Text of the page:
Statement by H.E. Mr. Yuriy Sergeyev
Permanent Representative of Ukraine to the United Nations
at the Security Council open debate
on “Maintenance of International Peace and Security: Piracy”
(19 November 2012)
On behalf of the Delegation of Ukraine I would like to thank India’s Presidency for convening an open debate on such a relevant and pressing issue as maritime piracy.
While aligning itself with the statement by the European Union, my Delegation would like to intervene in its national capacity.
Maritime security and law enforcement at sea are indispensable factors of maintaining not only regional but international peace and security. Therefore the problem of piracy and armed robbery at sea requires most coherent and complex response. In this light, Ukraine is pleased that the Security Council for the first time is deliberating on piracy and armed robbery at sea across regions. Such an integrated and comprehensive approach will enable us to better deal with this scourge by making full use of the successful experiences gained so far on the regional level and exploring ways of sharing knowledge on anti-piracy measures from South-East Asia, off the Coast of Somalia and in the Gulf of Guinea. Those lessons can be applied for the prevention of maritime piracy and armed robbery in other potentially vulnerable areas.
We commend the recent gains made by international community in fighting piracy. In waters off the coast of Somalia our collective measures have resulted in a sharp decline in pirate attacks and hijackings compared to the last year. However, according to the latest Secretary-General’s report on this matter, the current declining trend is fully dependent on the naval presence in the region, implementation of IMO guidance and BMPs, and prosecution of pirates. Ukraine fully support the Secretary-Generals’ concern that this initial success can be easily reversed, until the root causes of piracy, namely instability, lawlessness and lack of effective governance in Somalia are properly addressed. It should be noted that one of the first steps towards framing a comprehensive approach to address the root causes of piracy was made during the first-ever General Assembly thematic debate on this issue in May 2010 on the initiative of Ukraine. We look forward to further efforts to this end in the framework of the United Nations, including the Security Council.
As to the emerging challenges of attacks against merchant ships at sea in the Gulf of Guinea, Ukraine shares the Security Council’s deep concern about the threat they are posing to international navigation and, in particular, to the safety of seafarers. We encourage States in the region and regional organizations to enhance their efforts to ensure maritime safety and security in the Gulf of Guinea, including through developing a legal framework for the prevention and repression of piracy and armed robbery at sea as well as prosecution of persons engaging in those crimes. We believe that the successful naval and judicial capacity building measures applied in other regions should be taken into due account with respect to the situation in the Gulf of Guinea.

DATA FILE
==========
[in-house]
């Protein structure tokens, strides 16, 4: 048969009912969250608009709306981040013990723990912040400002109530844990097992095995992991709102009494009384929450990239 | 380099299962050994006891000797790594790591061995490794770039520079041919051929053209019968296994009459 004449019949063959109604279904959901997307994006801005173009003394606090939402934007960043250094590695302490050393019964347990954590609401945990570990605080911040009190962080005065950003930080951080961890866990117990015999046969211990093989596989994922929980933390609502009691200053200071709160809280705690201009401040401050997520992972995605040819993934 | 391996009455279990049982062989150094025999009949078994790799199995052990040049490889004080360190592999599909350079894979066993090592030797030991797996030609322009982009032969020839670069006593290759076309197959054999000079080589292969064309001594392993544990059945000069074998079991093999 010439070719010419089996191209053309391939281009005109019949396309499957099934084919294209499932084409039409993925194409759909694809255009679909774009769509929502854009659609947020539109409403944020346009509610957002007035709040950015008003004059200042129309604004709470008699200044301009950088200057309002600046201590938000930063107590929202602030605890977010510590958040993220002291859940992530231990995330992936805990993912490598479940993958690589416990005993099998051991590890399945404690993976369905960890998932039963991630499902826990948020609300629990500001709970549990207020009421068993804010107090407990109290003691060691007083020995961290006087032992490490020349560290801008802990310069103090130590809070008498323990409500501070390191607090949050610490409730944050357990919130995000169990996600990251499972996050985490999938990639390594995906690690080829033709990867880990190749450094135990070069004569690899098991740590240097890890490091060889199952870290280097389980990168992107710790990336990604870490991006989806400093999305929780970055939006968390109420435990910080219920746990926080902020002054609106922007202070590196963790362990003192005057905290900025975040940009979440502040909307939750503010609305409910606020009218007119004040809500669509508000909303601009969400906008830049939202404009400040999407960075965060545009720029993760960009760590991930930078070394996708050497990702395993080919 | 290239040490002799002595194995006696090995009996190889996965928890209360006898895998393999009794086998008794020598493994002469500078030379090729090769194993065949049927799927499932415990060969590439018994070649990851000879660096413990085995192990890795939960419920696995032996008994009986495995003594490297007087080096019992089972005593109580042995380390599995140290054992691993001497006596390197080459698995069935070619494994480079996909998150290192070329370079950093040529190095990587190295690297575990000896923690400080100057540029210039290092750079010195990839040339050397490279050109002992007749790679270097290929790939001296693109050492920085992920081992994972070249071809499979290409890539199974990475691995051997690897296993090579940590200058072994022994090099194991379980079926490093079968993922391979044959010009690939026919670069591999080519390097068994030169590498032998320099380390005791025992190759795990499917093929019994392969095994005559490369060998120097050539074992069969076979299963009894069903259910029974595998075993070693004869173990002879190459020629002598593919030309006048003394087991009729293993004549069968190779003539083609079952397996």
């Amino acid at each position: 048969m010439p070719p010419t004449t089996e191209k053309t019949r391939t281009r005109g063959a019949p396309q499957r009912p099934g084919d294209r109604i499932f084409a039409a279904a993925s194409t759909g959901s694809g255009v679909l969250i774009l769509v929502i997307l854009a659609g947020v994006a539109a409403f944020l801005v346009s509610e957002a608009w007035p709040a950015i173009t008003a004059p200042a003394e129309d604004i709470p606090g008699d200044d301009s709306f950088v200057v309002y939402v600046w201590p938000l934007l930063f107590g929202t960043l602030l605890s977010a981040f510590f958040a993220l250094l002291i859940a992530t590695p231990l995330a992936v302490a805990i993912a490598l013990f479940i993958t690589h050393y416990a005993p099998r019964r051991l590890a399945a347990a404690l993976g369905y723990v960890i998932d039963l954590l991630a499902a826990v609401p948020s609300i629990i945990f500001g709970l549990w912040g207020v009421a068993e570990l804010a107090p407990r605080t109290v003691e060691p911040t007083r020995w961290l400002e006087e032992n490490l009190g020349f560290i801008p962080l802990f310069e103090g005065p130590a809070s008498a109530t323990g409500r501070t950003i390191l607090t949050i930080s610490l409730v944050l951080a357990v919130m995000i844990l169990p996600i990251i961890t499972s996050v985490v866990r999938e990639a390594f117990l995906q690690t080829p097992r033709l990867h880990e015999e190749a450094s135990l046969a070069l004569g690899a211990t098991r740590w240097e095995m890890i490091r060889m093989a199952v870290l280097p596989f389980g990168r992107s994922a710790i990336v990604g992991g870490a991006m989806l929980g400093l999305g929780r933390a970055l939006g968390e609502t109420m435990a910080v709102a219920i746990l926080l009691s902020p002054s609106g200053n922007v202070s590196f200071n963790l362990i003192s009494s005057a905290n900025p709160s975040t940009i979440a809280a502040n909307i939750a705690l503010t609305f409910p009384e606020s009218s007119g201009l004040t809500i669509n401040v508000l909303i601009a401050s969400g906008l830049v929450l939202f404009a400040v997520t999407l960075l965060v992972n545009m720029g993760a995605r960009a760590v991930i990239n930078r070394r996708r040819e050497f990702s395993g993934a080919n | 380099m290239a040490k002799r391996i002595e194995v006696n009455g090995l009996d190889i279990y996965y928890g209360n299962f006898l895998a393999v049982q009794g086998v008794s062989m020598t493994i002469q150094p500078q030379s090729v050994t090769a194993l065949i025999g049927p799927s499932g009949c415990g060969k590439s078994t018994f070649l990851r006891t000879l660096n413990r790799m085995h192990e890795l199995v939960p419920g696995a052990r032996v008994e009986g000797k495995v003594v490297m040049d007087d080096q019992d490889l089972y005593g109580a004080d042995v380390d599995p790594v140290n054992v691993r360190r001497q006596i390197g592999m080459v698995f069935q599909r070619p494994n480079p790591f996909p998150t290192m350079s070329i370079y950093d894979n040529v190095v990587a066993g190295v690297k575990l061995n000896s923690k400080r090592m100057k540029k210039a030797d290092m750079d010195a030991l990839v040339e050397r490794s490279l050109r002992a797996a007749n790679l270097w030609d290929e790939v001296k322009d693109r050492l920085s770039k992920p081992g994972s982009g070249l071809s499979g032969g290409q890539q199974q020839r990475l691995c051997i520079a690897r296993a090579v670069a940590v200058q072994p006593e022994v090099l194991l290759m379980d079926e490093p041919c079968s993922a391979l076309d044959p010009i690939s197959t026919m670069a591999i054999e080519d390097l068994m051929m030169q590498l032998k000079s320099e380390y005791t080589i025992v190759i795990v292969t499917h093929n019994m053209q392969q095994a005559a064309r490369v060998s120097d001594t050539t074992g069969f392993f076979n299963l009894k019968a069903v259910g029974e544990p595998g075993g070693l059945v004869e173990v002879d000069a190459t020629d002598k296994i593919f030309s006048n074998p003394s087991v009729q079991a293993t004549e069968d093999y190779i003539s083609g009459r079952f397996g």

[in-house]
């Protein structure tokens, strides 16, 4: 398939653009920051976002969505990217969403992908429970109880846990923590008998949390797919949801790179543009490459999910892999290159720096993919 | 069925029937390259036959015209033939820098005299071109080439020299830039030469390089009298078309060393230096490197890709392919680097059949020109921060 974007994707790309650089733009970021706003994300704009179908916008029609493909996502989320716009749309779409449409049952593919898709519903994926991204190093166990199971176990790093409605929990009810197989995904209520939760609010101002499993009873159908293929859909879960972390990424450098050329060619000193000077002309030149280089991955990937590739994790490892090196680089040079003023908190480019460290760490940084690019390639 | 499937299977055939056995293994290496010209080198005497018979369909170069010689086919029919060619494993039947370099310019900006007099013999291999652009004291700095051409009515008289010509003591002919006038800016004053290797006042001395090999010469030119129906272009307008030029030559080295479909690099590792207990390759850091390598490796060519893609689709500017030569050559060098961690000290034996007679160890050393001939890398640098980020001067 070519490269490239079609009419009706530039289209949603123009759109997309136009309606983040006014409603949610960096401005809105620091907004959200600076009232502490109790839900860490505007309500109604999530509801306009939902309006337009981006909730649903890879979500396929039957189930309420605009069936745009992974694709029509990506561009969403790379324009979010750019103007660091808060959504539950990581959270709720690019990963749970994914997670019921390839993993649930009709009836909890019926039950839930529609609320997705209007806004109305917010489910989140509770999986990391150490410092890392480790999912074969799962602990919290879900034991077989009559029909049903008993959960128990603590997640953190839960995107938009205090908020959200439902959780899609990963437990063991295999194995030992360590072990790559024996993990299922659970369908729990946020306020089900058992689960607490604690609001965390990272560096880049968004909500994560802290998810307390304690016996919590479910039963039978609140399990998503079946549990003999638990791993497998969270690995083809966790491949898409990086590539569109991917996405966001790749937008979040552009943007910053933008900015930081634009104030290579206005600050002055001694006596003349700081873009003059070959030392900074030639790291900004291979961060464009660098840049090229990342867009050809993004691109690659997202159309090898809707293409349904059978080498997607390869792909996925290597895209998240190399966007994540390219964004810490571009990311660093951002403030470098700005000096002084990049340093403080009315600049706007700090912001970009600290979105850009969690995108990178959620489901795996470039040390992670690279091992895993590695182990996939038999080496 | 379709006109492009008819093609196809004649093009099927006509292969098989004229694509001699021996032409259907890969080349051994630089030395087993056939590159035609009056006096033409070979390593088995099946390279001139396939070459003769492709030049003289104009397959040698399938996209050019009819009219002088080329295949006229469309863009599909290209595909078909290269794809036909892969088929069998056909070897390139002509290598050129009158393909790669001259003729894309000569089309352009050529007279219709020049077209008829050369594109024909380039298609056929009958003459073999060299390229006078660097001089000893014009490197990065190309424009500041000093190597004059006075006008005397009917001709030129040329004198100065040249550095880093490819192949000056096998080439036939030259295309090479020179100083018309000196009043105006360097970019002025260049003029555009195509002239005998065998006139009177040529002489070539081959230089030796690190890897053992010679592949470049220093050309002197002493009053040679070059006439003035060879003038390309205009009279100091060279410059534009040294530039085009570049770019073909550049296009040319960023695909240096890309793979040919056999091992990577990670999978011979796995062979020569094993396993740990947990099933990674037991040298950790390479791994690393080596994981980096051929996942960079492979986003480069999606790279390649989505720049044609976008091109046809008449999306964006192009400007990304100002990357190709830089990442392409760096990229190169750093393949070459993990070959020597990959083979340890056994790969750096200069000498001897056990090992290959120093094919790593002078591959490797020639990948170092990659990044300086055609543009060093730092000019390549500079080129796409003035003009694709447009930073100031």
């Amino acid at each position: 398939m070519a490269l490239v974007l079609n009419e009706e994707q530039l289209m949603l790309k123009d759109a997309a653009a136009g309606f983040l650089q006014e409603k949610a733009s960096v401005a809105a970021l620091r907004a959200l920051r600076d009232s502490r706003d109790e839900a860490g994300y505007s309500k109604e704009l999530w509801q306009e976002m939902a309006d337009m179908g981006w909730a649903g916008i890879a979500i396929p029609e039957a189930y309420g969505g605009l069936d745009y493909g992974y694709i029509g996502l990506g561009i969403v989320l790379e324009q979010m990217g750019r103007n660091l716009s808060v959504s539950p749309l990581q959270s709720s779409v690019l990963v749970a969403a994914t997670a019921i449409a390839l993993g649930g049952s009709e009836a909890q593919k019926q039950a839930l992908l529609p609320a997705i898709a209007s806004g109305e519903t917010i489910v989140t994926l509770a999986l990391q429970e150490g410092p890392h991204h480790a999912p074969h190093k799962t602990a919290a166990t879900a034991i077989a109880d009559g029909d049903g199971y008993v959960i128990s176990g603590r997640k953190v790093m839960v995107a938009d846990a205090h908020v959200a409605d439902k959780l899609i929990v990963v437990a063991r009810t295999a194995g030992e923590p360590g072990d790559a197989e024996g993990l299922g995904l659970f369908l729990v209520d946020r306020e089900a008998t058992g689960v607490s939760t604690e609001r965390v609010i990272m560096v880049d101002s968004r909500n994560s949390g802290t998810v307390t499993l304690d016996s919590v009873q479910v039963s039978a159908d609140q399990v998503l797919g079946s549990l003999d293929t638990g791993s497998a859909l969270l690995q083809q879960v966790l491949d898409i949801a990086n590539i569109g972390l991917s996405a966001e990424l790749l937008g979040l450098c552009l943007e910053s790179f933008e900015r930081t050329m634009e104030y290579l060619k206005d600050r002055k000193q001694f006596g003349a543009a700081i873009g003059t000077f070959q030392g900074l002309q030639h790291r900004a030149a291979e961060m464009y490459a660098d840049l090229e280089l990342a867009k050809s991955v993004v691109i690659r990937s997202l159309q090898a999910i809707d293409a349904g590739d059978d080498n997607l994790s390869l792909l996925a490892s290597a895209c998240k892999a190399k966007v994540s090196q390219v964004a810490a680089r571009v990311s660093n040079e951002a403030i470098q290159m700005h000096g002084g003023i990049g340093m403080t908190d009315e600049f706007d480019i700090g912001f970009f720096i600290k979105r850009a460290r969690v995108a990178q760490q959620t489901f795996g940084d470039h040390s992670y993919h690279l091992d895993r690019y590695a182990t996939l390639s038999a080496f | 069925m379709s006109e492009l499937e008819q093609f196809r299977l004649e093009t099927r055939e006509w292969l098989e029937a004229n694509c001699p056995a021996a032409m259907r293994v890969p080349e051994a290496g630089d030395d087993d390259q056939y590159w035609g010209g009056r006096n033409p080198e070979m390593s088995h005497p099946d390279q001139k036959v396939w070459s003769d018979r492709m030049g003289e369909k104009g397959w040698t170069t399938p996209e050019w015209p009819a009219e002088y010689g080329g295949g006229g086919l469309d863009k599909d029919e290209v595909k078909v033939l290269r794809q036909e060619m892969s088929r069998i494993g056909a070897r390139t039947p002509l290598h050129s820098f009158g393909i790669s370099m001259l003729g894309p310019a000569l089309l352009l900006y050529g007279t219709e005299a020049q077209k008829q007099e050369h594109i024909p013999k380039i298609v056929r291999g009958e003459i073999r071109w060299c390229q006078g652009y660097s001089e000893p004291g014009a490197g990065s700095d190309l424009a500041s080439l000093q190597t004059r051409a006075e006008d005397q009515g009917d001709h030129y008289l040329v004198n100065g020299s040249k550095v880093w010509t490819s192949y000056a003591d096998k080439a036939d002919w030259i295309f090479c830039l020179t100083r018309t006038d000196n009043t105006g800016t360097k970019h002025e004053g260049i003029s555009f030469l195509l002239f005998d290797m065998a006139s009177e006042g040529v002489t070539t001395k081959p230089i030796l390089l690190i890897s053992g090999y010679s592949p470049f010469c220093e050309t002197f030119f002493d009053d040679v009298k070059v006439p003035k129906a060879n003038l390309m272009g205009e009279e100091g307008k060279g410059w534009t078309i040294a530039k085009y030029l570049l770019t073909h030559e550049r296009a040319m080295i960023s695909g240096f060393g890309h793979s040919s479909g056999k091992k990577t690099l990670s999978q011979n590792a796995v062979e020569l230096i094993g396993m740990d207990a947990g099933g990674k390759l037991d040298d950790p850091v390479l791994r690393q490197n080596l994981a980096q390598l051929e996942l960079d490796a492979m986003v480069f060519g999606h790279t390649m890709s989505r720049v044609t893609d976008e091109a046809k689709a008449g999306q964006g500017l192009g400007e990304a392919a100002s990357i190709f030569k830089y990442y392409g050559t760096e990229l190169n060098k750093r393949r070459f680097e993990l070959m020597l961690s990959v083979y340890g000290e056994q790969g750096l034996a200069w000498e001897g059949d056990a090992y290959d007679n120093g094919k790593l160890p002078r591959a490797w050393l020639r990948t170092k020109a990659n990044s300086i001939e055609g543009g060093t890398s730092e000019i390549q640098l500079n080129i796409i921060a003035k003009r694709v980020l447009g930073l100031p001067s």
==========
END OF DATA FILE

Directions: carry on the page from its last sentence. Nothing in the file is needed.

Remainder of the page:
In this regard we must admit that the fight against impunity of Somali pirates has brought tangible results up to date with eleven hundred and eighty six individuals prosecuted or being awaiting prosecution in twenty one States. Much success has been achieved in addressing piracy and bringing to justice its perpetrators and facilitators in the Asian region. In general, a lot of useful recommendations have been developed with respect to law enforcement, evidence collection, judicial aspects, post-trial transfers and imprisonment of convicted pirates. Ukraine is of the view that those tools are worth being systemized for its better domestic application by Member States. Thus, my Delegation came up with an idea of elaborating within the United Nations model counter-piracy legislation which would facilitate the apprehension and prosecution by Member States of those engaged in piracy and armed robbery. Ukraine believes that this would help us efficiently apply on the national level the existing international law as reflected in the 1982 United Nations Convention on the Law of the Sea. We encourage our fellow colleagues to actively discuss this idea at the General Assembly consultations on the Law of the Sea which are now going.
Ukraine is greatly affected by the threat of piracy and armed robbery against ships, as some thirty eight thousand Ukrainian nationals – commercial seafarers are currently employed in the world shipping industry. Being highly concerned with their welfare, Ukraine welcomes the current efforts aimed at developing guidance to address care for seafarers who have suffered from pirate attacks or hostage situations. We urge flag States and ship owners to further do their utmost in ensuring security of crew members.
As one of the major States of seafarers’ origin Ukraine has continuously supported international efforts in securing the safety of maritime shipping. Most recently the decision has been taken by the Government of Ukraine to join NATO Operation Ocean Shield. A flagship of the Ukrainian Naval Forces Frigate “Hetman Sahaidachniy” with a deck helicopter and a group of Special Forces on board is currently preparing to head for the waters off the Horn of Africa for the purpose of patrolling areas of pirates’ activities as a part of Ocean Shield.
Ukraine commends the United Nations and its competent agencies for their active role and engagement in countering maritime piracy, and remains committed to the international efforts to curb this threat.
I thank you.